Monday, February 4, 2013

February is Student Choice Month



February is student choice month 

This means that all of my students are permitted to bring in a song (ANY song*) to piano lessons that they have always wanted to learn that isn't on our usual menu. This song will be practiced in addition to their regular material. 

I remind parents to be sure their child has fun music to play- take them to the music store - they have a decent selection of fun books- lots of Disney stuff, Movie songs, Contemporary Christian, as well as pop music. Fun music should be a part of their daily practice plan. 

My students are instructed to complete their theory workbook assignment first, then follow their regular lesson assignment in their notebook as written, and the rest of their practice time on fun music!


Here is a parent guide for what type of book to buy- 
  • PVG or Piano Vocal
  •  in the upper right corner of the book cover is for intermediate to advanced students 
  • Easy Piano
  •  is for Beginning/Early Intermediate students
  • Big Note
  •  is for Early beginners 
*Do not buy anything with letter names written inside the music notes-(EZ Play) this won't help them advance as musicians.
*Be aware that some Rock music on the piano can sound like elevator music even when the best of musicians play it. 
*Sometimes pop music has such complex rhythms, it has to be just sounded out. Beginning and Intermediate students aren't able to negotiate the 32nd and 64th notes and syncopated rhythms in this type of music. Choose carefully! 
*Music with inappropriate lyrics (language, inappropriate sexual content) won't be entertained in the studio.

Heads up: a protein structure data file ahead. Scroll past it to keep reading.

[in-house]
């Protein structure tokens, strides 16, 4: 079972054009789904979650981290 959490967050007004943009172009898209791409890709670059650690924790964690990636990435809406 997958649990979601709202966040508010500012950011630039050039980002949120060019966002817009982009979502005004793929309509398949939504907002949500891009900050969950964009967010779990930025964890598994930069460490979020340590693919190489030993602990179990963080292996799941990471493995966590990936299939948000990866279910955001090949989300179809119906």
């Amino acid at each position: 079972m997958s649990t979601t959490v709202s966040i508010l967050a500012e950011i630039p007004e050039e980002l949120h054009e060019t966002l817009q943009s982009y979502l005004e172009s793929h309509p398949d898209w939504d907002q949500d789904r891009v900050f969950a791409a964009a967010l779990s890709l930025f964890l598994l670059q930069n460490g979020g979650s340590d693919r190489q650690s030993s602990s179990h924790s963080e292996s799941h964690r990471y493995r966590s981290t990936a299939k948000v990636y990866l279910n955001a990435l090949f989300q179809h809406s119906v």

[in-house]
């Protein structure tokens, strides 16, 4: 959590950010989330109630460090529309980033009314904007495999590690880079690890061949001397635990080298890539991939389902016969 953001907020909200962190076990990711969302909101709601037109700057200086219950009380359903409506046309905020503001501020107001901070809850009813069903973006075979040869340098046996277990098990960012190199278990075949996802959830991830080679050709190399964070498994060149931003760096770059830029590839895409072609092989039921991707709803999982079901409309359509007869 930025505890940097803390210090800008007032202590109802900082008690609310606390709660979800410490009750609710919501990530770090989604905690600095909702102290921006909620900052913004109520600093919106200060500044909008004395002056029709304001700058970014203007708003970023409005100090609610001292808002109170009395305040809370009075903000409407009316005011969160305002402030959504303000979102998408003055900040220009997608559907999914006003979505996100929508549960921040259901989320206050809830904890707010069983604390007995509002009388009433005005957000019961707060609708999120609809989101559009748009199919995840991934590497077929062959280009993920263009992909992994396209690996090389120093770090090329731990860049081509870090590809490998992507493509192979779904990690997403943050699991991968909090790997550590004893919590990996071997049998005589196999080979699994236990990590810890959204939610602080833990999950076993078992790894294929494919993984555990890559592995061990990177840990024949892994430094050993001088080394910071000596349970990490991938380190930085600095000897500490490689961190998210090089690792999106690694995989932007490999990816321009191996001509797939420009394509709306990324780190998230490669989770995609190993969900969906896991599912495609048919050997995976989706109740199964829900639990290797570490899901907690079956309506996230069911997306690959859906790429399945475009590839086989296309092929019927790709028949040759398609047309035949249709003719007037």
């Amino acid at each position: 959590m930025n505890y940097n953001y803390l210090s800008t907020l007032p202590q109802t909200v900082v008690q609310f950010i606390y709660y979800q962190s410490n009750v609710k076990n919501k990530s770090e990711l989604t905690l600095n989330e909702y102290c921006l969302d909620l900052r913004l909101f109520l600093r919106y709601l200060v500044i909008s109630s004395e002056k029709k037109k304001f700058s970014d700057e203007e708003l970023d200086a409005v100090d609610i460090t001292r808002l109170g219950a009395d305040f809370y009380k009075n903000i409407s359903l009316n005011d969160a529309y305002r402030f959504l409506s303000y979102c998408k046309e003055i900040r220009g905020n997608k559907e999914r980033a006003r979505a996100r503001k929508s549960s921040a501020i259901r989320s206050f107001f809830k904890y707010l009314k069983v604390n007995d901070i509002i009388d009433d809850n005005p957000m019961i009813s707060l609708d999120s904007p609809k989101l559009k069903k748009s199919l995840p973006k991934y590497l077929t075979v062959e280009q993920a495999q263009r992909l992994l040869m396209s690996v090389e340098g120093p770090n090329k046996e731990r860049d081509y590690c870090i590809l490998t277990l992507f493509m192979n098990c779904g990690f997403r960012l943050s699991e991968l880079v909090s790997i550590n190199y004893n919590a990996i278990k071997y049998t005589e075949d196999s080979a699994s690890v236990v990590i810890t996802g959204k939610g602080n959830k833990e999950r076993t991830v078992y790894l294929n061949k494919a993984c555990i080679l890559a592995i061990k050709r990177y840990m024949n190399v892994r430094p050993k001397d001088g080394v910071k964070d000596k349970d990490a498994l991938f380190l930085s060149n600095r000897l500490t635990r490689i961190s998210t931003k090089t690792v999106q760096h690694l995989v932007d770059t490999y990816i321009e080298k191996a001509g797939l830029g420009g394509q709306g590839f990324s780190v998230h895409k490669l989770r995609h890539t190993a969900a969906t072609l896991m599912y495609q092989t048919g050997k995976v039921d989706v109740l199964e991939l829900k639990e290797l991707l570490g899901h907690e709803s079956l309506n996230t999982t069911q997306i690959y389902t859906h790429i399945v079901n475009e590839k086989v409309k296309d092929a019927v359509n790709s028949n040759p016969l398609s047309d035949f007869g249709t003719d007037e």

Student Choice Month is wonderful incentive for all students- weekly structured lessons can become static. Lesson books and classical literature don't always keep a student engaged in the learning process, and students don't always connect to regular lesson material. They can and do get burned out over time when coming to lessons and getting the same routine over and over and over. Changing things up and adding something special (and scheduled or even sometimes unexpected) gives my students something to look forward to and get excited about.
   
Last year, five of my students actually requested such pieces as Beethoven's "Pathetique Sonata", Rachmaninoff "G minor Prelude", Elton John's "Don't Let the Sun Go Down on Me", Tom Jones "Its not Unusual", and Liszt's "Hungarian Rhapsody". So its not all Taylor Swift and Destiny's Child. In the end, my students are very connected to their music; they read better, count better, and really have a great time learning. They learn to balance work and fun music during their practice sessions and become better musicians in the process.

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